The biggest title added to Netflix this week is Lou, the 2022 thriller starring Allison Janney(!). Janney stars as Lou, a mysterious loner in the woods, living only with her dog in the 80‘s Pacific Northwest, and contemplating suicide, when her neighbor, Hannah (Jurnee Smollett) knocks at the door. Hannah‘s daughter, Vee (Ridley Asha Bateman), is missing and Hannah thinks her violent ex, Phillip(Logan Marshall Green) has taken her. And Phillip is a former special ops officer with much training, but, of course, he didn’t count on meeting up with Lou. Greyston Hall, Matt Craven, Toby Levins and Marci T. House also star, while Anna Foerster directs. But this is a standard revenge pic, and so, even with a female lead, not too attractive to me. Still, it gets a 65% on Rotten Tomatoes, and Noel Murray of the Los Angeles Times wrote “the mystery of who Lou is and why she takes an interest in Hannah isn’t as surprising as the movie makes it out to be; but Janney is so commanding as an unlikely action hero that the picture still works.” You decide. I’d rather watch Then Barbara Met Alan, a 2022 British biopic/drama. This tells the true story of comedian Barbara Lisicki(Ruth Madeley) and musician Alan Holdsworth(Arthur Hughes), two cabaret performers in 90′s London, who meet and build a relationship, but find no end of frustration at society’s reaction to Barbara’s use of a wheelchair. And so they make use of Alan‘s experience with activism and finally, form the DAN, the Direct Action Network, to fight for equality of people with “disabilities.” But the work and pressure puts a strain on their relationship. Liz Carr, Laura Aikman, Matt Fraser, Dan Mersh and Vivian Soane also star, and Bruce Goodison and Amit Sharma co-direct. And this film gets an incredible 7.6/10 on IMDb. Sean O’Grady of the Independent (UK) wrote “wittily written by Jack Thorne and Genevieve Barr, with plenty of raucous action, Then Barbara Met Alan is as much a moving love story and wryly amusing sitcom as it is an emotionally charged chronicle of a small revolution.” It’s on my list. But Netflix also offers Heartbreak High, a 2022 Australian teen comedy series. In a make of an 1994 (Australian) comedy series, this has a certain student at Hartley High creating a colorful mural mapping out the different, er, relationships going on at the school. Which leads the school, already badly ranked and in need of funding, to require all the students featured in the map to attend a ‘sexual literacy’ training course, leading to much embarrassment and chagrined parents. Which leaves the student artist shunned and disowned by her friends, though I’m not naming names- no spoilers here. Ayesha A. Madon stars as student Amerie, and Chloé Hayden stars as Quinni, and Jonathan Heuston, Asher Yasbincek, James Majoos, Gemma Chua-Tran and Rachel House(!) also star, and there are 8 episodes available now. And this series gets an astounding 100% on Rotten Tomatoes, and a 7.6/10 on IMDb. Wenlei Ma of News.com.au said “sparkling with personality and verve, Heartbreak High is a fresh, distinctly Australian and distinctly 2022 series that doesn’t pay lip service to nostalgia for nostalgia’s sake.” And I’m tuning in. Also new on Netflix is Athena, a 2022 French political thriller. This tells the story of 13-year-old Idir, a victim of a police killing in the Athena housing project near Paris, with the video going viral on social media. Residents are irate, but one of Idir’s older brothers Abdel, played by Dali Benssalah, a French soldier just returned home, wants to keep a lid on the violence, while his other brother Karim, played by Sami Slimane, wants revolution, and is willing to pay for it with his life. And Idir’s third brother Mokhtar, played by Ouassini Embarek, just wants to make some money, running a drug operation in the complex. Anthony Bajon, Alexis Manenti, Gesella Ohaka and Darina Al Joundi also star, and Romain Gavras directed. And this was nominated for the Golden Lion at the 2022 Venice Film Festival, and went on to win the UNICEF Award and the Arca CinemaGiovani Award at that same Venice Film Festival this year. And it gets an 81% on Rotten Tomatoes, with Tomris Laffly of RogerEbert.com calling it a “fast-moving political thriller and urban drama that feels genuinely cinematic, with technical finesse to spare.” I’m tuning in. And, finally, Netflix has added Two Degrees of Murder, a 2016 South Africa drama. Sandra Prinsloo stars as Aleksa Cloete, a well-known Cape Town psychologist, famous and happily married, but whose world is turned upside when her beloved husband, Ben, played by Marius Weyers, passes out in the shower, foreshadowing a serious and debilitating illness. But during this stressful time, her patient Tanja Basson (Hilda Cronjé), a willing participant in a documentary featuring Cloete, comes and confesses to a murder. And the doctor comes to question her own morality, when her reaction to that crime, and her own actions, comes under fire. Roelof Storm, Shaleen Surtie-Richards, John Koopman, Lynelle Kenned and Martelize Brink also star, and Gerrit Schoonhoven directed. And this movie gets a stunning 7.6/10 on IMDb, Jean-Marie Korff of news24.com writing “a stellar cast and surprising twists and turns make this Afrikaans drama a must-see.” But it is in Afrikaans, so remember to turn on the subtitles, as the dubbing on Netflix stinks.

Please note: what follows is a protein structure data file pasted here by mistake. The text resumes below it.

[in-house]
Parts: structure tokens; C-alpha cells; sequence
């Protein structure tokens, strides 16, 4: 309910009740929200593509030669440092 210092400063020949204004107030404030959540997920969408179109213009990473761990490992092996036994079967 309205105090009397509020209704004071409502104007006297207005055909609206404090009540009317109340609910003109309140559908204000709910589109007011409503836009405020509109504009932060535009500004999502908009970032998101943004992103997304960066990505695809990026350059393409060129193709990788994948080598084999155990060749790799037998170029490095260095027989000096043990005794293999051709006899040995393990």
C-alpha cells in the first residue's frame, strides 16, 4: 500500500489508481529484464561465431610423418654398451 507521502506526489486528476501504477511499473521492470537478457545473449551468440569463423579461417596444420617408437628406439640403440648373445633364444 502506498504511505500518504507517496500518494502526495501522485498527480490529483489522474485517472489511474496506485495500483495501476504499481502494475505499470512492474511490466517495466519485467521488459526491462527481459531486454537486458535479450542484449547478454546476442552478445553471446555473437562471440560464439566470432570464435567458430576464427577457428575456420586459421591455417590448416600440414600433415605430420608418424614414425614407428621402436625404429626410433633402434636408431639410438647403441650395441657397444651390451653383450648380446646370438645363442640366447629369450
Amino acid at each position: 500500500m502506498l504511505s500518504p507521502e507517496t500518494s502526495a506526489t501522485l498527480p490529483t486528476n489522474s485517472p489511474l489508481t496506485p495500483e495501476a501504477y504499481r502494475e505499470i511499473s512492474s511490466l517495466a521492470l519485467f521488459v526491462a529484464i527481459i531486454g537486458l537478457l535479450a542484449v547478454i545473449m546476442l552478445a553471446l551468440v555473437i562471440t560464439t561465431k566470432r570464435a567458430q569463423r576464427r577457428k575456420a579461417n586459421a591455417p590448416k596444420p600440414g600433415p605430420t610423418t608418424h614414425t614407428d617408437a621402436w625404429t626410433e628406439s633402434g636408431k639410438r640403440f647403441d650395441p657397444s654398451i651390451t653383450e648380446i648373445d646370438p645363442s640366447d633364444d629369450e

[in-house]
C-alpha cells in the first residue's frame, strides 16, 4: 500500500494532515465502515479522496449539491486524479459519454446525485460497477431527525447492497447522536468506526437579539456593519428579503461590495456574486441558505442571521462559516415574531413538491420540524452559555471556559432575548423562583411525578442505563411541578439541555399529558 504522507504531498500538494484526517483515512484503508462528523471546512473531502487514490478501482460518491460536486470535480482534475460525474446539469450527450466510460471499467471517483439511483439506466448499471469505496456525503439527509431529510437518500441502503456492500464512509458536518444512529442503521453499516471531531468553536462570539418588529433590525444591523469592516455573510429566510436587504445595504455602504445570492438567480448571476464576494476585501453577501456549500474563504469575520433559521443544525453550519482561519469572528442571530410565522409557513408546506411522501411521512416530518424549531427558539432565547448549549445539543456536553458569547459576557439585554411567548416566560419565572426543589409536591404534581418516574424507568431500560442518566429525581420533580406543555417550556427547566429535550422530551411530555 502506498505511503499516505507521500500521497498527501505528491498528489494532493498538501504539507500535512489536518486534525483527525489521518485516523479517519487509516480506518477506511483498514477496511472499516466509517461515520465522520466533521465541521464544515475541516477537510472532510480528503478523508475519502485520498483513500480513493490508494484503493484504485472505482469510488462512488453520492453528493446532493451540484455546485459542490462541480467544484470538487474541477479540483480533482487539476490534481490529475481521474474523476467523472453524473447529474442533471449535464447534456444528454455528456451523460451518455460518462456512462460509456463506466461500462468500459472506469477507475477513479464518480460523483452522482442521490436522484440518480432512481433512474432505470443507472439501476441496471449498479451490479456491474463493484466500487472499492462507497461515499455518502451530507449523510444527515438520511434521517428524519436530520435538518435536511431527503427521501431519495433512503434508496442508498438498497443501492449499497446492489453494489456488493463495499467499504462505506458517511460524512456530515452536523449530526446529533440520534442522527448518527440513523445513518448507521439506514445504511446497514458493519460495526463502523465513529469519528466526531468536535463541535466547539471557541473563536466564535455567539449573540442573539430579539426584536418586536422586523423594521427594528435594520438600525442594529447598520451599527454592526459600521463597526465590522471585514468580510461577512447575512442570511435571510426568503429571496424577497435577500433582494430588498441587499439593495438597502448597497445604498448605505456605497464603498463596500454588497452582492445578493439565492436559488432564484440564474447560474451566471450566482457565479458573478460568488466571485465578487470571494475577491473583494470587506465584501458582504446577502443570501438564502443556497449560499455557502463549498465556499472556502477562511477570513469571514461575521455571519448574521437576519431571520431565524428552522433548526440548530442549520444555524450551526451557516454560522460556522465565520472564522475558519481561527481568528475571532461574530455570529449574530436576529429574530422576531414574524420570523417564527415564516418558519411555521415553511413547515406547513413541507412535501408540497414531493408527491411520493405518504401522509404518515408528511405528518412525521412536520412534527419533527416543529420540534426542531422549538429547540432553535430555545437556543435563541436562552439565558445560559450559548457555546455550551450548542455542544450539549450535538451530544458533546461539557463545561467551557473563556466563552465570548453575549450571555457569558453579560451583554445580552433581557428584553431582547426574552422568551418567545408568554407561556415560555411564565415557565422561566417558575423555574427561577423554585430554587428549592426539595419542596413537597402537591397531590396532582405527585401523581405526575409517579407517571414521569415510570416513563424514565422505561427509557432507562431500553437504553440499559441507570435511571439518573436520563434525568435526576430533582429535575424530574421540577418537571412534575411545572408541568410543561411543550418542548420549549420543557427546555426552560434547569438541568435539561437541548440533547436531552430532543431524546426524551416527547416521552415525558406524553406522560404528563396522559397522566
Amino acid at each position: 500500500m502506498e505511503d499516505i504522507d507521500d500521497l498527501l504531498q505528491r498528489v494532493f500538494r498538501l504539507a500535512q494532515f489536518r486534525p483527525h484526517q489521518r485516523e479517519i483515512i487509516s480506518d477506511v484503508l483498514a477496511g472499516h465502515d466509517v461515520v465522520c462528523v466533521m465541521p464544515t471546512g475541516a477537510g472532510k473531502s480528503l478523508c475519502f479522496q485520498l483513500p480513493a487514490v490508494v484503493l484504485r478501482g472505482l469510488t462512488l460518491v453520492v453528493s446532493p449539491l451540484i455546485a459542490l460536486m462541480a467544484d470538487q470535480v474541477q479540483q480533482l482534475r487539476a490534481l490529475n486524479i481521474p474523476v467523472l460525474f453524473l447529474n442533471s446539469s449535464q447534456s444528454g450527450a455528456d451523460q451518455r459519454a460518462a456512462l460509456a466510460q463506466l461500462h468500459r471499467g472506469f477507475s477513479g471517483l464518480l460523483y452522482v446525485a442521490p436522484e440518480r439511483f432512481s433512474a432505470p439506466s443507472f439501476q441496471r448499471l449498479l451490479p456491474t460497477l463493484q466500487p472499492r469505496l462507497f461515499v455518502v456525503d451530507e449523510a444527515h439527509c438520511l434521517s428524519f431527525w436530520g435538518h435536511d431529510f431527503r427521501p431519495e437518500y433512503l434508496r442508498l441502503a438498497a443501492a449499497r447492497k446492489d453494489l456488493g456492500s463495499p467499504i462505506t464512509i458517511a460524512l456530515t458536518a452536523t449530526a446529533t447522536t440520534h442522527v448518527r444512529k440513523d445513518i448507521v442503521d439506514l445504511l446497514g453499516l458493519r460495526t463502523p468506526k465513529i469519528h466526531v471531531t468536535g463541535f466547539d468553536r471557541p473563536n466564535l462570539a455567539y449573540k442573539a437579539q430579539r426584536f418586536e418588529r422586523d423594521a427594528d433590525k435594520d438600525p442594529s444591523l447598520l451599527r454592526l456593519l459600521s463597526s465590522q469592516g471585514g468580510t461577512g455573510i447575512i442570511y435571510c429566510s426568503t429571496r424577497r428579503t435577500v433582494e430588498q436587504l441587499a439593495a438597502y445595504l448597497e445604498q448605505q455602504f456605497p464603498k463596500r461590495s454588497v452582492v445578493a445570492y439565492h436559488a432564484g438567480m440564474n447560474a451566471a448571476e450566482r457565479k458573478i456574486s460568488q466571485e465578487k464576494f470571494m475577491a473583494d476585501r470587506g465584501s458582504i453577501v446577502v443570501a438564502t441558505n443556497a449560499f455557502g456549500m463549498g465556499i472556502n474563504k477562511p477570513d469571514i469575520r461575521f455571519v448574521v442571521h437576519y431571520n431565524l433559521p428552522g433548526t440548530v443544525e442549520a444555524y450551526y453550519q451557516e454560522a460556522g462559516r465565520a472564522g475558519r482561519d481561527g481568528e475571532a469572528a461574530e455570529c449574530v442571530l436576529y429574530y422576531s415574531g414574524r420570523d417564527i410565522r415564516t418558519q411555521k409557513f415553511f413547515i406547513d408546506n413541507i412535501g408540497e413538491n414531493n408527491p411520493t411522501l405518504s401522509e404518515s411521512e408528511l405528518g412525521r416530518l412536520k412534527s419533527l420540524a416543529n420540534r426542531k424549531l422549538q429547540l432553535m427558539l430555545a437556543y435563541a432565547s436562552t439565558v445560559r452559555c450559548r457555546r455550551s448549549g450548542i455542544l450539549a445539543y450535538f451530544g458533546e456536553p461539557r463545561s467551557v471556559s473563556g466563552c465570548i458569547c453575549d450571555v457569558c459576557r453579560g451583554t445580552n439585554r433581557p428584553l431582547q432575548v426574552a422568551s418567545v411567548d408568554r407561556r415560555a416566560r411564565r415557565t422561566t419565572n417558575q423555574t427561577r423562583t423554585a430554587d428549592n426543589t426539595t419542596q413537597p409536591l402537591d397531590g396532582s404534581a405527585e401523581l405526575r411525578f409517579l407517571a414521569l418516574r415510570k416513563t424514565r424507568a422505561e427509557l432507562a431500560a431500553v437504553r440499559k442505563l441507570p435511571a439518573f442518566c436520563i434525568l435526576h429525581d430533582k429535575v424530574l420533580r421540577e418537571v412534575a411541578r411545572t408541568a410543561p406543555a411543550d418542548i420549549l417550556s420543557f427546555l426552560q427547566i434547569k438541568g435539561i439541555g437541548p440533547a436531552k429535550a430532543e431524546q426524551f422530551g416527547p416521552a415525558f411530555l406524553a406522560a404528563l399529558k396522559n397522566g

Amazon has no noteworthy titles added this week, but there are some excellent, though more obscure, newer shows to be found, like Kurara: The Dazzling Life of Hokusai’s Daughter, a 2017 Japanese two-part historical drama. This tells the story of the less known daughter of famous ukiyo-e artist Katsushika Hokusai, O-Ei, played by Aoi Miyazaki. O-Ei served as her father’s apprentice from an early age, falling in love with painting and the art in light and shadow. As her father, player here by Kyōzō Nagatsuka, grew older, she assisted him in his painting more and more, until she developed her own style, and became a great artist in her own right. Ryûhei Matsuda played her husband, Ikeda, and Hiroki Miyake, Kimiko Yo, Masahiko Nishimura, Takshi Okabe and Ayaka Nakata also star, while Taku Katô directs. And this movie won Best Single Drama or Telemovie at the Asian Television Awards. And it gets an astounding 7.2/10 on IMDb. Jbspins.com says its “highly recommended for anyone interested in Japanese culture and history.” And director Katô beautifully replicates some of Hokusai‘s scenes and colors. I’m definitely watching. Amazon also has Zombie for Sale, a 2019 S. Korean horror/comedy. This takes place in the aftermath of a pharmaceutical drug trial gone horribly wrong, where the participants somehow end up zombified, and one of those participants stumbles into the poor village of Poongsan. When Man-duk (Park In-hwan), patriarch of the Park family, finds the zombie, Jjong-bi (Jung Ga-ram), hiding in the shed, he is bitten, but, instead of turning into a monster, Man-duk magically grows more youthful and vital, giving the impoverished Park family an idea. Soon every elder in the village is paying good money to be bitten and revitalized, and the Park family is making a killing. But, unfortunately, it turns out that some of the effects of the zombie’s bite are merely delayed, with the real horror has yet to begin. Jung Jae-young, Lee Soo-kyung, Kim Nam-gil, Uhm Ji-won and Jong-ryol Choi also star, and Lee Min-jae directed. And this movie won the Avant Robot Award and Film You Will Find Yourself Remembering The Most at the 2020 Film Club’s The Lost Weekend. And it gets an 89% on Rotten Tomatoes, with Dennis Harvey of Variety saying it “hits an agreeable median between being slick, shaggy, grotesque and warmhearted.” I’m watching. And, finally, Amazon has Mother, the 2010 crime thriller movie from Korean master director Bong Joon Ho. This has a widow, played by Kim Hye-ja, simply called mother, living in her cramped apothecary with her 27-year-old son, Do-joon (Won Bin), who seems to have certain difficulties thinking, and understanding the complexities of the world. So his mother is extremely protective, ever watchful, but she cannot protect him from being hit by a car. And, as things escalate from that one event, Do-joon is accused of the murder of a schoolgirl. And as the days go by and the police make mistakes, his mother becomes more and more frantic to prove his innocence, until one wonders if there are any limits to what she will do for her son. Goo Jin, Je-mun Yun, Mi-seon Jeon, Kim Byoung-sun and Sae-byeok Song also star, and Bong Joon Ho wrote the screenplay, along with Eun-kyo Park. And this film was nominated for multiple awards in 2009, including Un Certain Regard Award at the Cannes Film Festival, and it went on to win Best International Actress for Kim at the Golden Rooster Awards, Best Foreign-Language Film at the San Francisco Film Critics Circle and Best International Film at the Munich Film Festival. And it gets an impressive 96% on Rotten Tomatoes, and a 7.8/10 on IMDb. Tom Huddleston of Time Out said “bold, unpredictable and quietly devastating, Mother is Bong’s first masterpiece.” I’m tuning in.
So sit back and binge this weekend, on classics, old and new, on Netflix, Hulu and Amazon Prime. Enjoy!